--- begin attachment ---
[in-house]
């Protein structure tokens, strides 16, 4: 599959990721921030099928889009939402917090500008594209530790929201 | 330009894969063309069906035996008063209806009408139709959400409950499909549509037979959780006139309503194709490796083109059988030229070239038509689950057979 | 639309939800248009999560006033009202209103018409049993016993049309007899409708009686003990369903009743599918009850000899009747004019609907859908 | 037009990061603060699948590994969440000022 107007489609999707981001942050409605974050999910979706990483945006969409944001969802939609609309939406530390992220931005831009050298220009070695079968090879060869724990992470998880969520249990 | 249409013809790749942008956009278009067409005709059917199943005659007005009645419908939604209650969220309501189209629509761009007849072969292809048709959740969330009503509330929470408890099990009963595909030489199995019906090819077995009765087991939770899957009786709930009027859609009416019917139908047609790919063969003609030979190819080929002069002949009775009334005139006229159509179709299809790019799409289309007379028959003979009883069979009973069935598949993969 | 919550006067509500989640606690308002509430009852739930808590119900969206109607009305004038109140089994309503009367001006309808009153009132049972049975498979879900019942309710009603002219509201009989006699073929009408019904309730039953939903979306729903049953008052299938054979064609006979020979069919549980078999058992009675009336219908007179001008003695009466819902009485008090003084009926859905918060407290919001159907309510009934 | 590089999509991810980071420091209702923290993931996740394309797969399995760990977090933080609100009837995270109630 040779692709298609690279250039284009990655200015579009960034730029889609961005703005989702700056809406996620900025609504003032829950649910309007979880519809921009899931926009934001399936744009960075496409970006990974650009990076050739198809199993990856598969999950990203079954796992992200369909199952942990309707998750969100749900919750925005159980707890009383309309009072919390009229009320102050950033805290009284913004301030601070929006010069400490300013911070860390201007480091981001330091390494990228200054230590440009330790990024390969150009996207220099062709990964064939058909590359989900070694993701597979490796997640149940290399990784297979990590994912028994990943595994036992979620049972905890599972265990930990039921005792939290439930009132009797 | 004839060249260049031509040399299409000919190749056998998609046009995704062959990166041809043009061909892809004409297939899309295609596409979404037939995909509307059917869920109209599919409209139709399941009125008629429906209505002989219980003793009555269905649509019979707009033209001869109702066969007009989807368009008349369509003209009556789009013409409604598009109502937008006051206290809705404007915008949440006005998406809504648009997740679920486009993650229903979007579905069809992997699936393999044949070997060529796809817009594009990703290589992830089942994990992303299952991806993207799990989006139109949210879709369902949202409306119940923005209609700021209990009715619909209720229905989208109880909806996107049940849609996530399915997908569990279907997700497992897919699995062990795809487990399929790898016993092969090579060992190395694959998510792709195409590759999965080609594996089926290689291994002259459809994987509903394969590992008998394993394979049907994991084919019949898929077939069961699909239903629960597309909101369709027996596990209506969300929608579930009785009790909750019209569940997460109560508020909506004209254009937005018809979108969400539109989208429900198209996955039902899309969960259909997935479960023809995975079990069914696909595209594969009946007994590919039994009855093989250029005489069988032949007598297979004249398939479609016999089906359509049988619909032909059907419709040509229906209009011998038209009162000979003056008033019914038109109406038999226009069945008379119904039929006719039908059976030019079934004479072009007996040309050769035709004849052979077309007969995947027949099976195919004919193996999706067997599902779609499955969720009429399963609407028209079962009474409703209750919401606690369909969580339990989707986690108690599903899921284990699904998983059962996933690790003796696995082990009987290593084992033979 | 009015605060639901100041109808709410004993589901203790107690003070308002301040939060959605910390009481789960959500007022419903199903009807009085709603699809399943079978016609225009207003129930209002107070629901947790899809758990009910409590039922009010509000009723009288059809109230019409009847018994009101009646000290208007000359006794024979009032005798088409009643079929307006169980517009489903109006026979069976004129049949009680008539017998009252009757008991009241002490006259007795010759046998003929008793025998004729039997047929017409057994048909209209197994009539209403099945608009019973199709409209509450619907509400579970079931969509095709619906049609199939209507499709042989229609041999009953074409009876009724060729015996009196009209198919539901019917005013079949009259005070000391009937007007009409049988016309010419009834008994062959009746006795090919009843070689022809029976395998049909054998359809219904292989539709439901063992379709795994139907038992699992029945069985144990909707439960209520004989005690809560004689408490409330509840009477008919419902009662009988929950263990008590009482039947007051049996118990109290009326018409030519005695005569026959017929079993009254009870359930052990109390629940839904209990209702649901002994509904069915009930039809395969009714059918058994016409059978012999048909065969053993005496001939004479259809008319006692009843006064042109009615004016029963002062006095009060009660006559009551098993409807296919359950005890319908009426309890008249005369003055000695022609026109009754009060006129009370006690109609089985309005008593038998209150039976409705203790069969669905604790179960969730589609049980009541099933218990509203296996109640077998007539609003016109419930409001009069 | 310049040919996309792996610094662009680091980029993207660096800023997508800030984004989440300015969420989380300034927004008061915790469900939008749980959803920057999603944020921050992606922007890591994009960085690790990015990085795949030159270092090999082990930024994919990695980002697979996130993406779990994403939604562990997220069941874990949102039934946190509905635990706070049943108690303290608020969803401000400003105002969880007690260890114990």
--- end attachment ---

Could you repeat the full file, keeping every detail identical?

[in-house]
């Protein structure tokens, strides 16, 4: 599959990721921030099928889009939402917090500008594209530790929201 | 330009894969063309069906035996008063209806009408139709959400409950499909549509037979959780006139309503194709490796083109059988030229070239038509689950057979 | 639309939800248009999560006033009202209103018409049993016993049309007899409708009686003990369903009743599918009850000899009747004019609907859908 | 037009990061603060699948590994969440000022 107007489609999707981001942050409605974050999910979706990483945006969409944001969802939609609309939406530390992220931005831009050298220009070695079968090879060869724990992470998880969520249990 | 249409013809790749942008956009278009067409005709059917199943005659007005009645419908939604209650969220309501189209629509761009007849072969292809048709959740969330009503509330929470408890099990009963595909030489199995019906090819077995009765087991939770899957009786709930009027859609009416019917139908047609790919063969003609030979190819080929002069002949009775009334005139006229159509179709299809790019799409289309007379028959003979009883069979009973069935598949993969 | 919550006067509500989640606690308002509430009852739930808590119900969206109607009305004038109140089994309503009367001006309808009153009132049972049975498979879900019942309710009603002219509201009989006699073929009408019904309730039953939903979306729903049953008052299938054979064609006979020979069919549980078999058992009675009336219908007179001008003695009466819902009485008090003084009926859905918060407290919001159907309510009934 | 590089999509991810980071420091209702923290993931996740394309797969399995760990977090933080609100009837995270109630 040779692709298609690279250039284009990655200015579009960034730029889609961005703005989702700056809406996620900025609504003032829950649910309007979880519809921009899931926009934001399936744009960075496409970006990974650009990076050739198809199993990856598969999950990203079954796992992200369909199952942990309707998750969100749900919750925005159980707890009383309309009072919390009229009320102050950033805290009284913004301030601070929006010069400490300013911070860390201007480091981001330091390494990228200054230590440009330790990024390969150009996207220099062709990964064939058909590359989900070694993701597979490796997640149940290399990784297979990590994912028994990943595994036992979620049972905890599972265990930990039921005792939290439930009132009797 | 004839060249260049031509040399299409000919190749056998998609046009995704062959990166041809043009061909892809004409297939899309295609596409979404037939995909509307059917869920109209599919409209139709399941009125008629429906209505002989219980003793009555269905649509019979707009033209001869109702066969007009989807368009008349369509003209009556789009013409409604598009109502937008006051206290809705404007915008949440006005998406809504648009997740679920486009993650229903979007579905069809992997699936393999044949070997060529796809817009594009990703290589992830089942994990992303299952991806993207799990989006139109949210879709369902949202409306119940923005209609700021209990009715619909209720229905989208109880909806996107049940849609996530399915997908569990279907997700497992897919699995062990795809487990399929790898016993092969090579060992190395694959998510792709195409590759999965080609594996089926290689291994002259459809994987509903394969590992008998394993394979049907994991084919019949898929077939069961699909239903629960597309909101369709027996596990209506969300929608579930009785009790909750019209569940997460109560508020909506004209254009937005018809979108969400539109989208429900198209996955039902899309969960259909997935479960023809995975079990069914696909595209594969009946007994590919039994009855093989250029005489069988032949007598297979004249398939479609016999089906359509049988619909032909059907419709040509229906209009011998038209009162000979003056008033019914038109109406038999226009069945008379119904039929006719039908059976030019079934004479072009007996040309050769035709004849052979077309007969995947027949099976195919004919193996999706067997599902779609499955969720009429399963609407028209079962009474409703209750919401606690369909969580339990989707986690108690599903899921284990699904998983059962996933690790003796696995082990009987290593084992033979 | 009015605060639901100041109808709410004993589901203790107690003070308002301040939060959605910390009481789960959500007022419903199903009807009085709603699809399943079978016609225009207003129930209002107070629901947790899809758990009910409590039922009010509000009723009288059809109230019409009847018994009101009646000290208007000359006794024979009032005798088409009643079929307006169980517009489903109006026979069976004129049949009680008539017998009252009757008991009241002490006259007795010759046998003929008793025998004729039997047929017409057994048909209209197994009539209403099945608009019973199709409209509450619907509400579970079931969509095709619906049609199939209507499709042989229609041999009953074409009876009724060729015996009196009209198919539901019917005013079949009259005070000391009937007007009409049988016309010419009834008994062959009746006795090919009843070689022809029976395998049909054998359809219904292989539709439901063992379709795994139907038992699992029945069985144990909707439960209520004989005690809560004689408490409330509840009477008919419902009662009988929950263990008590009482039947007051049996118990109290009326018409030519005695005569026959017929079993009254009870359930052990109390629940839904209990209702649901002994509904069915009930039809395969009714059918058994016409059978012999048909065969053993005496001939004479259809008319006692009843006064042109009615004016029963002062006095009060009660006559009551098993409807296919359950005890319908009426309890008249005369003055000695022609026109009754009060006129009370006690109609089985309005008593038998209150039976409705203790069969669905604790179960969730589609049980009541099933218990509203296996109640077998007539609003016109419930409001009069 | 310049040919996309792996610094662009680091980029993207660096800023997508800030984004989440300015969420989380300034927004008061915790469900939008749980959803920057999603944020921050992606922007890591994009960085690790990015990085795949030159270092090999082990930024994919990695980002697979996130993406779990994403939604562990997220069941874990949102039934946190509905635990706070049943108690303290608020969803401000400003105002969880007690260890114990």